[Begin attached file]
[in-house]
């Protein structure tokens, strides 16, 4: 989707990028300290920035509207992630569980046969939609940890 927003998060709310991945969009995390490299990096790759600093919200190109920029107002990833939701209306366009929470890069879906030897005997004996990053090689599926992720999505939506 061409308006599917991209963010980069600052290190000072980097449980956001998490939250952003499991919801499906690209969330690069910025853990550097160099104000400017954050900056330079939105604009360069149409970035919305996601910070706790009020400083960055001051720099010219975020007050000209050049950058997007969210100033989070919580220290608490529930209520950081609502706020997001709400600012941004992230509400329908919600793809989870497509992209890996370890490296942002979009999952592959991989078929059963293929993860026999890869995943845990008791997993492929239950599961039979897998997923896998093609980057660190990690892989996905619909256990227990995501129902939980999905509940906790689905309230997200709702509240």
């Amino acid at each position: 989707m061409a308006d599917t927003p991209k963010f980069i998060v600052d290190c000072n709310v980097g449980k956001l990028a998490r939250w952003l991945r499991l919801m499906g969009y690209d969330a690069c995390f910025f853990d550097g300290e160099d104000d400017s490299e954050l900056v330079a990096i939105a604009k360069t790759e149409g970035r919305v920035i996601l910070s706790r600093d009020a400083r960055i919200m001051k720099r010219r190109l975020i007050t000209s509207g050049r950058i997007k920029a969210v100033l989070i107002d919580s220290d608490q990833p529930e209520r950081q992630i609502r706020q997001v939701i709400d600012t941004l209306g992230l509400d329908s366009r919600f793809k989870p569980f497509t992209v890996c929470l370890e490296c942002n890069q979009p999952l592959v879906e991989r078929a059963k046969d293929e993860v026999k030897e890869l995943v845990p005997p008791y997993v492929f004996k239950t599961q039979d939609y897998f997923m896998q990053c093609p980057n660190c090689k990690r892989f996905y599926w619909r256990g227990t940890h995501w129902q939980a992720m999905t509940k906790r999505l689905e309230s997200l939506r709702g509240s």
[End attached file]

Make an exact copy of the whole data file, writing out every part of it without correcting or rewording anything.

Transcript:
[in-house]
């Protein structure tokens, strides 16, 4: 989707990028300290920035509207992630569980046969939609940890 927003998060709310991945969009995390490299990096790759600093919200190109920029107002990833939701209306366009929470890069879906030897005997004996990053090689599926992720999505939506 061409308006599917991209963010980069600052290190000072980097449980956001998490939250952003499991919801499906690209969330690069910025853990550097160099104000400017954050900056330079939105604009360069149409970035919305996601910070706790009020400083960055001051720099010219975020007050000209050049950058997007969210100033989070919580220290608490529930209520950081609502706020997001709400600012941004992230509400329908919600793809989870497509992209890996370890490296942002979009999952592959991989078929059963293929993860026999890869995943845990008791997993492929239950599961039979897998997923896998093609980057660190990690892989996905619909256990227990995501129902939980999905509940906790689905309230997200709702509240």
């Amino acid at each position: 989707m061409a308006d599917t927003p991209k963010f980069i998060v600052d290190c000072n709310v980097g449980k956001l990028a998490r939250w952003l991945r499991l919801m499906g969009y690209d969330a690069c995390f910025f853990d550097g300290e160099d104000d400017s490299e954050l900056v330079a990096i939105a604009k360069t790759e149409g970035r919305v920035i996601l910070s706790r600093d009020a400083r960055i919200m001051k720099r010219r190109l975020i007050t000209s509207g050049r950058i997007k920029a969210v100033l989070i107002d919580s220290d608490q990833p529930e209520r950081q992630i609502r706020q997001v939701i709400d600012t941004l209306g992230l509400d329908s366009r919600f793809k989870p569980f497509t992209v890996c929470l370890e490296c942002n890069q979009p999952l592959v879906e991989r078929a059963k046969d293929e993860v026999k030897e890869l995943v845990p005997p008791y997993v492929f004996k239950t599961q039979d939609y897998f997923m896998q990053c093609p980057n660190c090689k990690r892989f996905y599926w619909r256990g227990t940890h995501w129902q939980a992720m999905t509940k906790r999505l689905e309230s997200l939506r709702g509240s």